Tiny Beautiful Things: Advice on Love and Life from Dear Sugar by Cheryl Strayed

Summary from Goodreads:

Life can be hard: your lover cheats on you, you lose a family member, you can't pay the bills. But it can be pretty great, too: you've had the hottest sex of your life, you get that plum job, you muster the courage to write your novel. Everyday across the world, people go through the full and glorious gamut of life - but sometimes, a little advice is needed. For several years, thousands turned to Cheryl Strayed, a then-anonymous internet Agony Aunt. But unlike most Agony Aunts, this one's advice was spun from genuine compassion and informed by a wealth of personal experience - experience that was sometimes tragic and sometimes tender, often hilarious and often heartbreaking. Having successfully battled her own demons while hiking the Pacific Crest Trail, Cheryl Strayed sat down to answer the letters of the frightened, the anxious, the confused; and with each gem-like correspondence - of which the best are collected in this volume - she proved to be the perfect guide for those who had got a little lost in life.

What makes Cheryl Strayed's Dear Sugar Column different from the myriad of other advice columns out there is that there is always a piece of Sugar in every response. Not only do I feel that she identifies with the people writing to her about their problems, but it feels like she is them. It's not sympathy she gives but empathy, and good old solid advice, and sometimes the occasional spanking, on paper of course. It helps that she has excellent writing chops. Her sentences are engaging. She knows how to string words that generate maximum impact, and turns a little poetic at times too. And don't let the name fool you. She isn't your sweet old granny, more like your sharp, no-nonsense, outspoken aunt.  And even though she gives advice in a very straight forward manner, she is never mean or condescending. Rather, it's more like compassionate honesty, with a little kick.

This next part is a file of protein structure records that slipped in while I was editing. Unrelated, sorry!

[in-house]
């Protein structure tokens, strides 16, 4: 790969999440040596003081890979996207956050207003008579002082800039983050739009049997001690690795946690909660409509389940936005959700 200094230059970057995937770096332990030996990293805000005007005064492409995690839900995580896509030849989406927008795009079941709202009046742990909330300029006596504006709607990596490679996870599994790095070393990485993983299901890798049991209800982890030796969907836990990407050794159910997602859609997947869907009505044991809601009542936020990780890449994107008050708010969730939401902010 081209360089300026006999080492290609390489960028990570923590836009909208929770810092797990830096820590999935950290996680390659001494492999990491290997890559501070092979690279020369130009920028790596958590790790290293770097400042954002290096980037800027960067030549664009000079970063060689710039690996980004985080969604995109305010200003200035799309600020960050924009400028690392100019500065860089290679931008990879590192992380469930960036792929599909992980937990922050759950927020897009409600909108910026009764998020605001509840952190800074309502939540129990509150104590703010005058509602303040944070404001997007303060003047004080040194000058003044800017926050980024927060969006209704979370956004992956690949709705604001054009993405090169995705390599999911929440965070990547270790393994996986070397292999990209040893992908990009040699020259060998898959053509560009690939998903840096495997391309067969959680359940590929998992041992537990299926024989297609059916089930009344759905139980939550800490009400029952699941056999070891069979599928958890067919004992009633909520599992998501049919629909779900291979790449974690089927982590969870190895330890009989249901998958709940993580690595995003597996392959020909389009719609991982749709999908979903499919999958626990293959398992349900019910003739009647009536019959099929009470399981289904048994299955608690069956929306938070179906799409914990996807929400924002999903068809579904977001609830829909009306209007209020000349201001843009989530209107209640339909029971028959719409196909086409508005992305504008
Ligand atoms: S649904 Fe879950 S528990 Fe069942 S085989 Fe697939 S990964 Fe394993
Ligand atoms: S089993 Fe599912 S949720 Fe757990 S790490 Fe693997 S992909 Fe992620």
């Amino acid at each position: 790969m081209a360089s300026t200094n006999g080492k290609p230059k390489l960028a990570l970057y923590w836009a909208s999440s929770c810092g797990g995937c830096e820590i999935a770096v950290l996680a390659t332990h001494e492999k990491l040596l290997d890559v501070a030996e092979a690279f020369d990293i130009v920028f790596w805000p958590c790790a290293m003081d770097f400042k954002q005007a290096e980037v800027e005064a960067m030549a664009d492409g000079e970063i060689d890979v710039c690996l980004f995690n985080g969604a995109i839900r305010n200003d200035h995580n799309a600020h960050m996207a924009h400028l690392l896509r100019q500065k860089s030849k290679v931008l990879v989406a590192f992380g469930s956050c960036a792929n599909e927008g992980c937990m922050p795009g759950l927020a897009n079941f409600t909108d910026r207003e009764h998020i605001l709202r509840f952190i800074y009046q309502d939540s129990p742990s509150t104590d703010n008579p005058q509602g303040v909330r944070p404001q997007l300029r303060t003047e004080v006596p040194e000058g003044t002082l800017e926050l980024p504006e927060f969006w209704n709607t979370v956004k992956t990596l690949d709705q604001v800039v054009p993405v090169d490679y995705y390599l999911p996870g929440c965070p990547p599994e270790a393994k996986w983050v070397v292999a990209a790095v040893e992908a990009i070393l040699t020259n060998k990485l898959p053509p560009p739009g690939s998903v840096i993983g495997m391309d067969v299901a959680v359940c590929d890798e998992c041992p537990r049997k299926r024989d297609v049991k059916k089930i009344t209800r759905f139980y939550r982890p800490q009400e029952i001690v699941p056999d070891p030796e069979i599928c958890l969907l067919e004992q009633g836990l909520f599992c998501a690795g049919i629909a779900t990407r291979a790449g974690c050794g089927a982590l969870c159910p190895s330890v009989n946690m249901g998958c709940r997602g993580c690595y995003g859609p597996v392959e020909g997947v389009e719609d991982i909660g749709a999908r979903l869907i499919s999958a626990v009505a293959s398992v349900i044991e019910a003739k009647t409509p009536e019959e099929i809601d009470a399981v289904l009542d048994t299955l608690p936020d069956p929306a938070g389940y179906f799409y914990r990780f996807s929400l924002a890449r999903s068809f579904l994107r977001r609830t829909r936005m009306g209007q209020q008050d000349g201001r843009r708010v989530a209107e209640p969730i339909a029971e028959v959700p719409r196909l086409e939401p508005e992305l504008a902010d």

“Forgiveness doesn't sit there like a pretty boy in a bar. Forgiveness is the old fat guy you have to haul up a hill.” 

“You don’t have a right to the cards you believe you should have been dealt with. You have an obligation to play the hell out of the ones you’re holding and my dear one, you and I have been granted a mighty generous one.” 

“Don't lament so much about how your career is going to turn out. You don't have a career. You have a life. Do the work. Keep the faith. Be true blue. You are a writer because you write. Keep writing and quit your bitching. Your book has a birthday. You don't know what it is yet.” 

"Your assumptions about the lives of others are in direct relation to your naïve pomposity. Many people you believe to be rich are not rich. Many people you think have it easy worked hard for what they got. Many people who seem to be gliding right along have suffered and are suffering. Many people who appear to you to be old and stupidly saddled down with kids and cars and houses were once every bit as hip and pompous as you."

This book is truly not like anything I have read before. I must admit, having to plow through stories about real people with real problems, feels a little strange. It's brings a certain sense of intimacy (with strangers) which I found a bit unsettling. But still, I marveled at the realness of the whole thing. So this is humanity.    

Comments

Popular posts from this blog

Civilwarland in Bad Decline by George Saunders

Trese: Murder at Balete Drive by Budjette Tan, Art by Kajo Baldisimo

Dramacon: Vol. 1 by Svetlana Chmakova